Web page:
- As we saw last week, water and oil in Scripture are rich symbols of the Holy Spirit, with His light shimmering on the surface of the Living Water (Jeremiah 17:13; John 4; 7:38). But the symbolism may also extend to God’s physical and spiritual provision, as He is not only our Creator and Redeemer, but also our Sustainer, feeding us with water and oil.
Water nourishes plant and animal life on earth (Genesis 2:6,10; Job 8:11) and marine life in the seas (Genesis 1:20,21). Without these, we would have no food source, and without water, we die (Genesis 21:15,19; Psalm 23:2).
Polluting the water is a terrible plague, as in Pharaoh’s judgment when God turned the waters to blood (Exodus 7:17-24; Psalm 105:29). Moses ground up the golden calf and added it to the drinking water, so that the Israelites would be reminded of their sin of idolatry that separated them from fellowship with God (Exodus 32:20).
Springs and fountains are a blessing from God (Joshua 15:19, Judges 1:15, Song of Solomon 4:15), Who provides water (Psalm 78:16; 104:13; 105:41; 107:33-35; Isaiah 35:6-7; 4117-18; 44:3-4, etc.). When we place our faith in Him, we become “like a tree planted by the rivers of water,” (Psalm 1:3; Jeremiah 17:8), growing in the spiritual blessings of fruitfulness and abundant, eternal life (John 10:10).
Saturday, May 4, 2013
Water and Oil: Physical and Spiritual Milk
Water and oil are each necessary for human life, to quench our thirst and appease our hunger, and to keep our body hydrated and lubricated like the finely tuned machine that God designed it to be (Psalm 139:14). As I am reminded whenever I step on our high-tech digital bathroom scale, our body is made up of about 50% water and less than 13% to more than 35% fat, depending on age, sex, and physical fitness.
Jesus, the Good Shepherd, provides water and oil to His sheep, symbolizing the physical blessing of food and water and the spiritual blessing of joy and peace in Him (Psalm 23). Man may mistakenly think that oil and drink come from the world (Hosea 2:5), forgetting that every perfect gift comes from above (James 1:17).
Oil is a food staple that binds wheat together into cakes (Deuteronomy 7:13), and even the manna from Heaven tasted like fresh oil (Numbers 11:8). The Promised Land was a “land of oil olive,” along with other bountiful provisions (Deuteronomy 8:8).
God used both Elijah (1 Kings 17:9-16) and Elisha (2 Kings 4:1-7) to demonstrate His sustenance and miraculous provision in desperate times to those with faith. When the widow gave her last drops of oil to feed Elijah before she and her son had what she thought would be their last meal, God rewarded her by continually replenishing the oil in her cruse and the meal in her barrel until the drought was over.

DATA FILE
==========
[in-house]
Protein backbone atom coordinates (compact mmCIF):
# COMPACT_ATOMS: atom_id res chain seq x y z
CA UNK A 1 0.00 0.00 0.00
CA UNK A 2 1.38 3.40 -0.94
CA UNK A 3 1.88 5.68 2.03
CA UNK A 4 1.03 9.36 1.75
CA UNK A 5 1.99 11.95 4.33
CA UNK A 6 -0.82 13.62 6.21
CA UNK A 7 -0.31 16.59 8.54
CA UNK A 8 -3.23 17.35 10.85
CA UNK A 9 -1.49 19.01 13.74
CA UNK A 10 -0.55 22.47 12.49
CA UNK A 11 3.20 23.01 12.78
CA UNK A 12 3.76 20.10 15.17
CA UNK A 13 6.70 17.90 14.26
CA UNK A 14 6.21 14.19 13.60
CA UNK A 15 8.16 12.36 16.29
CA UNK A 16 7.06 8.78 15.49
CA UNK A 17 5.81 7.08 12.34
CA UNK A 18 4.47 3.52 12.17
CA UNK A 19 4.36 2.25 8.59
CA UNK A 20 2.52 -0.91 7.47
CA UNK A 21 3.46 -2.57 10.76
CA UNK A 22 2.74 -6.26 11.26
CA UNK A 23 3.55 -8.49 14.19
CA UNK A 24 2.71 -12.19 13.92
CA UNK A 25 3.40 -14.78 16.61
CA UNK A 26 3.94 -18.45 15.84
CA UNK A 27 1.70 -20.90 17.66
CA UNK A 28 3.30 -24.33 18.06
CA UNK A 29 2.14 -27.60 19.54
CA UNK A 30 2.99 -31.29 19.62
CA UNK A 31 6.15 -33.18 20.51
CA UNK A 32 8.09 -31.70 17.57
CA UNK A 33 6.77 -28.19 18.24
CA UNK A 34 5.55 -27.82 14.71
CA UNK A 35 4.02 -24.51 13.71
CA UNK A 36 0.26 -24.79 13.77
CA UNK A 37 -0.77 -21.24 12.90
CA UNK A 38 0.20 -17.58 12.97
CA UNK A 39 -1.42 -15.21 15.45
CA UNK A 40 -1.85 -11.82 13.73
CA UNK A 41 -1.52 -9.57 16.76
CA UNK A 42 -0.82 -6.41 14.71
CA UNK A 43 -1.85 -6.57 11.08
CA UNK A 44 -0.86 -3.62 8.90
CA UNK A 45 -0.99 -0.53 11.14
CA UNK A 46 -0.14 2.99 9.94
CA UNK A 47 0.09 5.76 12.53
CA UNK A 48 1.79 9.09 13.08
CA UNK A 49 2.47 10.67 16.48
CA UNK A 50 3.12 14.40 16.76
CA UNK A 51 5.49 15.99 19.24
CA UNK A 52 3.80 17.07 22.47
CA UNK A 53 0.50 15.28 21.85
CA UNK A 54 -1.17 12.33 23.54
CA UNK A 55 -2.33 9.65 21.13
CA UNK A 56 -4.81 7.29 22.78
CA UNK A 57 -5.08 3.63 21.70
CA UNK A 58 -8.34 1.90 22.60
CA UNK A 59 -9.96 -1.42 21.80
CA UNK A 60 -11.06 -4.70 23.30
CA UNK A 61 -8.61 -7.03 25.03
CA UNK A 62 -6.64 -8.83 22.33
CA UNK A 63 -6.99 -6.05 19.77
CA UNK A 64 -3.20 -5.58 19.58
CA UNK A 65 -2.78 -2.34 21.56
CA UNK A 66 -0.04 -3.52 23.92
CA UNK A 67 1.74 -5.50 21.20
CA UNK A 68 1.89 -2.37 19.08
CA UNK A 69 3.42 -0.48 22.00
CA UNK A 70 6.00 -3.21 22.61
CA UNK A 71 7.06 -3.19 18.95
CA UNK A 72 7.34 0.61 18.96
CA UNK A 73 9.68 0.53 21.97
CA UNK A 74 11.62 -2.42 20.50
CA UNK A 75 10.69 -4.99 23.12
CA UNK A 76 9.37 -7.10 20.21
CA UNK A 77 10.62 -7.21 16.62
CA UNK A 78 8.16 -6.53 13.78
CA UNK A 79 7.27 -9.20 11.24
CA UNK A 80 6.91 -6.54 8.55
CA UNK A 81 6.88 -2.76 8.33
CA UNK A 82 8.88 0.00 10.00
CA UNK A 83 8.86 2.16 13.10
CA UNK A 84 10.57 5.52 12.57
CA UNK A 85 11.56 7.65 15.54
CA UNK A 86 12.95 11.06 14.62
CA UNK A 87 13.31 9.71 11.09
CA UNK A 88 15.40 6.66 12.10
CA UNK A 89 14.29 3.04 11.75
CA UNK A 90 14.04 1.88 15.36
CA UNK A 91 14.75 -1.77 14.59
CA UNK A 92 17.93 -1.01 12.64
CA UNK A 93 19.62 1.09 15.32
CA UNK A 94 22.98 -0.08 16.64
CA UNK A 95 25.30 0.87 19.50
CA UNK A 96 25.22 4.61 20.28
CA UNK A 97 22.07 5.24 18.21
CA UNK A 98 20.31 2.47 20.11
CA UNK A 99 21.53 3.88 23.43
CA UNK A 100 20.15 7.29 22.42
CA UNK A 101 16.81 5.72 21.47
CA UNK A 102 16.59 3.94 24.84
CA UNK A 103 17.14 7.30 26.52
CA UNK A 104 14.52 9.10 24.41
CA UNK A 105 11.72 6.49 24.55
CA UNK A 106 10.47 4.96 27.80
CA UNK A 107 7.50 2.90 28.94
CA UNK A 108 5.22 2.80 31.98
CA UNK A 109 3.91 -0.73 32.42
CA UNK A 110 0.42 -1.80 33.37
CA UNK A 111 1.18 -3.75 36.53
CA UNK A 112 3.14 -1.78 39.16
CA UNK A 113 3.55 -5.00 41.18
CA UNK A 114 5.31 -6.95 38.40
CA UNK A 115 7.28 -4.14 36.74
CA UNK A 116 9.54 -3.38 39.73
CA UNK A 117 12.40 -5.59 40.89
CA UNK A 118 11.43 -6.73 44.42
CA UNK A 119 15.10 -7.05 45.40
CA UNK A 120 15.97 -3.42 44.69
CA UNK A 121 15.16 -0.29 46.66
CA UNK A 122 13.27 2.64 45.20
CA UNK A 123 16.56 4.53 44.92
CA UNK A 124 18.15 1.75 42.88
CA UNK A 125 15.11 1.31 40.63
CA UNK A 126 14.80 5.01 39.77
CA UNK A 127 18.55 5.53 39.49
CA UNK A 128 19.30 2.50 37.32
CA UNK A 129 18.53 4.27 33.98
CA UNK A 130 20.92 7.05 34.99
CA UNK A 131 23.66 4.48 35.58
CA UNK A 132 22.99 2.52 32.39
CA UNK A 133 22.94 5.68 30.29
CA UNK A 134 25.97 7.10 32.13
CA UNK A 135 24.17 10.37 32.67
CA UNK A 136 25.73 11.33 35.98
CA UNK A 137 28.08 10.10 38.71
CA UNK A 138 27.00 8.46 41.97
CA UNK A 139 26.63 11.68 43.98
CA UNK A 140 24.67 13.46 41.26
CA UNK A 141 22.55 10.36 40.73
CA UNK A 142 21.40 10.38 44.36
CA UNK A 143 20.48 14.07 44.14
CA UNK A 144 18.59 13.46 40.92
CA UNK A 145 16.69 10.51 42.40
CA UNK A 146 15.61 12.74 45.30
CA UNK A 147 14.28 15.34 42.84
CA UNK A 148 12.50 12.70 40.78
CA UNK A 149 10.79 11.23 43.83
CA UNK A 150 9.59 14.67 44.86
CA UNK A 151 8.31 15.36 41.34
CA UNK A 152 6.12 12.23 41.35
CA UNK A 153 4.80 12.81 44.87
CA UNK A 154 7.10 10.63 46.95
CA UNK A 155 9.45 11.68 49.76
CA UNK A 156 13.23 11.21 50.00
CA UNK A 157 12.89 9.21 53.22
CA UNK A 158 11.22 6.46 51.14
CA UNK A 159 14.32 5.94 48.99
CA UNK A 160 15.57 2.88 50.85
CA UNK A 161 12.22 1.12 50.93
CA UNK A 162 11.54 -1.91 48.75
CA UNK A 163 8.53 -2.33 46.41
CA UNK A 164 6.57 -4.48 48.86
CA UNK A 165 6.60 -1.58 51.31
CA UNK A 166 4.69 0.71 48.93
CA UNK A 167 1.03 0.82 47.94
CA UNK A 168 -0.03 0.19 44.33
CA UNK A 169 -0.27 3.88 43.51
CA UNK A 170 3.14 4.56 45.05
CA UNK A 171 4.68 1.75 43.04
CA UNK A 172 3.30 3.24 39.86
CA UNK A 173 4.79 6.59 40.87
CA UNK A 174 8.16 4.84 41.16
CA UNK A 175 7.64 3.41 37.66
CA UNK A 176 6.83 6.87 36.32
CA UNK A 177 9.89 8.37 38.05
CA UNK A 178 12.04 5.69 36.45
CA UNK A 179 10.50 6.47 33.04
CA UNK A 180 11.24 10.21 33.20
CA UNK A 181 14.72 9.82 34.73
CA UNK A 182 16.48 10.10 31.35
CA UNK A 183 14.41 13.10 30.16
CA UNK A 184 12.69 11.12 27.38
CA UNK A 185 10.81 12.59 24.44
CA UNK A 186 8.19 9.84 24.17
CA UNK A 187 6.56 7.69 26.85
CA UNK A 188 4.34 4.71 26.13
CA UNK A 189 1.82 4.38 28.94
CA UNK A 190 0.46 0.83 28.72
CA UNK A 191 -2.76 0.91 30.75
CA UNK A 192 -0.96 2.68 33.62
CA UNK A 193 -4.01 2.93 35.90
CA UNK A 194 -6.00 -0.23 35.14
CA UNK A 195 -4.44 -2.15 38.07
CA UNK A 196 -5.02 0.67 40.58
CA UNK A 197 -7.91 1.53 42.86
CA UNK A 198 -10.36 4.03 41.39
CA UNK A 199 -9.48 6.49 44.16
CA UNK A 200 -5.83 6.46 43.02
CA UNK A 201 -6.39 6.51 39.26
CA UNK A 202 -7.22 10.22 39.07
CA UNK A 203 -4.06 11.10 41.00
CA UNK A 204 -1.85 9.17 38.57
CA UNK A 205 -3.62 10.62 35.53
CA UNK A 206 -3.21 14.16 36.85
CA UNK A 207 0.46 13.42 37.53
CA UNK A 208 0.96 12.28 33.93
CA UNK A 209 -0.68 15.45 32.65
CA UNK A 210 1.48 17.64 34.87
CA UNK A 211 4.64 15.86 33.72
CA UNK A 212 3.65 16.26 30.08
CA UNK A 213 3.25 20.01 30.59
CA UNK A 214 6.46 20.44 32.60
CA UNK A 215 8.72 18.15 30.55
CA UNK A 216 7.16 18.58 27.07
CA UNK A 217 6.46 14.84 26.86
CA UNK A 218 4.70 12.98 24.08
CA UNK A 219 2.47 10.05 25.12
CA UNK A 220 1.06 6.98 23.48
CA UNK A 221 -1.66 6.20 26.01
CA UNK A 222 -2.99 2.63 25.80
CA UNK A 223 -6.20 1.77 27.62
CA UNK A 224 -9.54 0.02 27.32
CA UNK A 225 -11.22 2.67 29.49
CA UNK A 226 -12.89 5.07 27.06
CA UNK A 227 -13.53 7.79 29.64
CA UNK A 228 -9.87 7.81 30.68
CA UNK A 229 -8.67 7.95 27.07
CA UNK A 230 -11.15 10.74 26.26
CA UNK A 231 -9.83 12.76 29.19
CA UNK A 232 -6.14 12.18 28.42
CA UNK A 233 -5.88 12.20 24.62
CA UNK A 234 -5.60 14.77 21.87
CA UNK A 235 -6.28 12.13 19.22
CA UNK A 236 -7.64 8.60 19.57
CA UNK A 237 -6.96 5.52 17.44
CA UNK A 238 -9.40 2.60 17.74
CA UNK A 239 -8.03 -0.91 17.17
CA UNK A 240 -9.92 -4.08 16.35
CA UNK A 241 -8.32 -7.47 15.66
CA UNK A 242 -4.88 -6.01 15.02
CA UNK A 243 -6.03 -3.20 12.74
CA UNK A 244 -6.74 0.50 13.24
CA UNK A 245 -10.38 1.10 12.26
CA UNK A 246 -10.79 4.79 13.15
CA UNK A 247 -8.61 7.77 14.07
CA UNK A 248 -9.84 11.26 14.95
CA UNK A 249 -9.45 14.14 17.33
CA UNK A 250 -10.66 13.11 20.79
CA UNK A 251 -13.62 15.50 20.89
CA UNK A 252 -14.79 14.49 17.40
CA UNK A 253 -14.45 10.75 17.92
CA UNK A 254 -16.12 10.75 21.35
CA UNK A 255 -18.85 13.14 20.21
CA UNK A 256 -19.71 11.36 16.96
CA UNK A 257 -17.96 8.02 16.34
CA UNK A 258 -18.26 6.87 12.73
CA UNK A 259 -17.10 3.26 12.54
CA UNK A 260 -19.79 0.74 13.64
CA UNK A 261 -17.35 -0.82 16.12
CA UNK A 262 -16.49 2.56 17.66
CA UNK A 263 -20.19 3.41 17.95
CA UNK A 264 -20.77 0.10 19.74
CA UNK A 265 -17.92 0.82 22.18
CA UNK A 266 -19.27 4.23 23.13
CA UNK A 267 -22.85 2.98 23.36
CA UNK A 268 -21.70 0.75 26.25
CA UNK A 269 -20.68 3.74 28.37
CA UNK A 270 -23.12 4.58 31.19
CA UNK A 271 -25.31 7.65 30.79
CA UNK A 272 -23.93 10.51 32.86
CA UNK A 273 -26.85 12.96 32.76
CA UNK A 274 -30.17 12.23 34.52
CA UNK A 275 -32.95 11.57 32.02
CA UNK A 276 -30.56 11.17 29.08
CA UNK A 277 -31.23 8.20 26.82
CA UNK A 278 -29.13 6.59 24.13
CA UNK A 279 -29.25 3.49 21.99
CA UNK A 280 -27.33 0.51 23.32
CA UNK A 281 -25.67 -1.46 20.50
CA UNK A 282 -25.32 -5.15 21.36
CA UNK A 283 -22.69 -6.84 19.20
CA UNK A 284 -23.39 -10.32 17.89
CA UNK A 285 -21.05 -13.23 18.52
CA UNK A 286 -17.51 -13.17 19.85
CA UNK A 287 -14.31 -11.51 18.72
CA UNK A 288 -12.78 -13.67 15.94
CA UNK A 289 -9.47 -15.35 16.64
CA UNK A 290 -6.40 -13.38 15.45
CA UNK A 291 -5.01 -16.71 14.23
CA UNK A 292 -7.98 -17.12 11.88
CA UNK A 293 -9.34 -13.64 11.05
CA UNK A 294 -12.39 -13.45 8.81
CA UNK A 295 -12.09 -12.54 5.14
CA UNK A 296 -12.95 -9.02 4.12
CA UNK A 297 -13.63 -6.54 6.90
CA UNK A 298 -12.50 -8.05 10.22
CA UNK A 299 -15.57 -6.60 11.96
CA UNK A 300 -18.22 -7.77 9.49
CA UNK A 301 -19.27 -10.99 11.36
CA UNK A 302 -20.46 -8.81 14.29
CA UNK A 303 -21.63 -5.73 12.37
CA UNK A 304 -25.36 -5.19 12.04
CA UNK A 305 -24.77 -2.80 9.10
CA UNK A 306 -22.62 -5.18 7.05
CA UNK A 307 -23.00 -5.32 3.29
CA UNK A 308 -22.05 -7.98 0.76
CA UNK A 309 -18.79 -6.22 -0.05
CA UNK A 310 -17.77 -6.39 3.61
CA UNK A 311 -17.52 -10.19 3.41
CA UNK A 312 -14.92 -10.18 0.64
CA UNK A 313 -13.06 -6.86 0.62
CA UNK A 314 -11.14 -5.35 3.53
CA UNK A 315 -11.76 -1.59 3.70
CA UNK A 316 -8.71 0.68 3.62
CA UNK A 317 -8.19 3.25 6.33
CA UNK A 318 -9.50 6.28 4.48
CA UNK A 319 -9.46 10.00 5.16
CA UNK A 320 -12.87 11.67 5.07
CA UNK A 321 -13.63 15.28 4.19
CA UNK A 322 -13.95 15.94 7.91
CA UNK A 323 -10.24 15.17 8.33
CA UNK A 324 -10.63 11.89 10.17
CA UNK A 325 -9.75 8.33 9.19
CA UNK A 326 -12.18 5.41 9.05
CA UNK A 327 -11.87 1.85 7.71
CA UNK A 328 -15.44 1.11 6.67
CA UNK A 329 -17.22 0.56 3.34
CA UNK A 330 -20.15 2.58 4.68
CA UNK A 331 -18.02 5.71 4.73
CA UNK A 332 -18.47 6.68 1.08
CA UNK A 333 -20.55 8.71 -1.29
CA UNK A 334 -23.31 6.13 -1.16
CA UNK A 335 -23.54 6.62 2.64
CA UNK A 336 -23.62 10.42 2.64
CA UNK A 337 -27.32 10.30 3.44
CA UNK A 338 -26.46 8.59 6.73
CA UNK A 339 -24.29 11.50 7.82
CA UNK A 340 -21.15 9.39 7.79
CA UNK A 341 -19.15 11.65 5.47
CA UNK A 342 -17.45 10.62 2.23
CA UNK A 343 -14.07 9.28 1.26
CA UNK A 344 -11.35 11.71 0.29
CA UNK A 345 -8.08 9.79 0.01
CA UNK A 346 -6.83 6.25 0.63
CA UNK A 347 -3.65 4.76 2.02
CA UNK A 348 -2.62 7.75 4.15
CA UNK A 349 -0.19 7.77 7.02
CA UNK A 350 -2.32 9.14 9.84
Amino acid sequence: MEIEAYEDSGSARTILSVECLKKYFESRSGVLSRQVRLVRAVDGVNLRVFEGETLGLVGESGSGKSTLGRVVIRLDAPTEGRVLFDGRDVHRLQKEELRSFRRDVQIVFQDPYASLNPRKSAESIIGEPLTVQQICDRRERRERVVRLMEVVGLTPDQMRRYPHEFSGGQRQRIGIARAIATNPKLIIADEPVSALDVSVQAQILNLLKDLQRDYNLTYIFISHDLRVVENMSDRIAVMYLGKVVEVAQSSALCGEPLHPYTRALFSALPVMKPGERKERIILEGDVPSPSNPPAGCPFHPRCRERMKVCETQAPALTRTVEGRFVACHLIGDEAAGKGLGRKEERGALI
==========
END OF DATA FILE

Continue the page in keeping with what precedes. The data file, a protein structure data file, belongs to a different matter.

In Elisha’s case, a woman had a debt so large that she would have to sell her sons into slavery to repay it, and all she had was a pot of oil. He told her to pour the oil into every vessel she could find at home and round up from all her neighbors, and God poured out a blessing of oil so abundant that it covered her debt and freed her sons. What a beautiful picture of how God Himself paid the price to redeem us from bondage to sin and death, if we place our trust in His Son’s death, burial and resurrection (1 Corinthians 15:4) as the only way to Heaven! (John 14:6)
Although water and oil do not mix, they can be blended into an emulsion by adding a third substance known as an emulsifier. When we vigorously shake a mixture of oil and vinegar, we see a cloudy liquid as tiny globules of oil swirl through the water. This is a temporary emulsion, for as soon as we set the bottle down, the oil again floats to the top of the water in a smooth layer. Adding an emulsifier stabilizes the emulsion so that the oil, or fat, and water mix together in an opaque blend of even consistency. Milk, for example, is a permanent emulsion of butterfat in water, with casein, or milk protein, acting as the emulsifier.
Breast milk alone contains all the nourishment needed to sustain a newborn infant’s life, for it is a perfect blend of water, butterfat, and protein in ideal proportions for survival and growth, and it also contains antibodies and other vital substances from the mother’s blood that help protect the infant from disease. Only God could have designed such a perfect, complete first food! Job compares God’s nurturing love and source of all provision to “breasts full of milk.” (Job 21:24).
Throughout Scripture, milk and butter are symbols of God’s abundant physical and spiritual blessing (Isaiah 7:22; 55:1; Joel 3:18). God promised the Israelites a land of milk and honey (Exodus 3:8, 17; 13:5, etc.) and nourished them with milk and butter, animal fat (meat), and grape juice, which is mostly water but which also symbolizes Christ’s blood shed for us (Deuteronomy 32:14).
Abraham offered a meal of milk, butter, and a calf to his three heavenly guests – preincarnate Jesus and two angels – and was rewarded with the promise of a son who would bring abundant spiritual blessing, as he would give rise to the great nation of God’s chosen people (Genesis 18:1-19).
Peter wanted new believers in Christ to be fed with the sincere milk of the Word (1 Peter 2:2). Jesus, our beloved Bridegroom, delights us as if with milk and honey under His tongue and clear eyes as if washed with milk (Song of Solomon 4:11; 5:1,12)
As we shall see in subsequent posts, water and oil may also have lessons to teach regarding worship, healing, and judgment May we thank God daily for His physical and spiritual sustenance symbolized by water and oil!
© 2013 Laurie Collett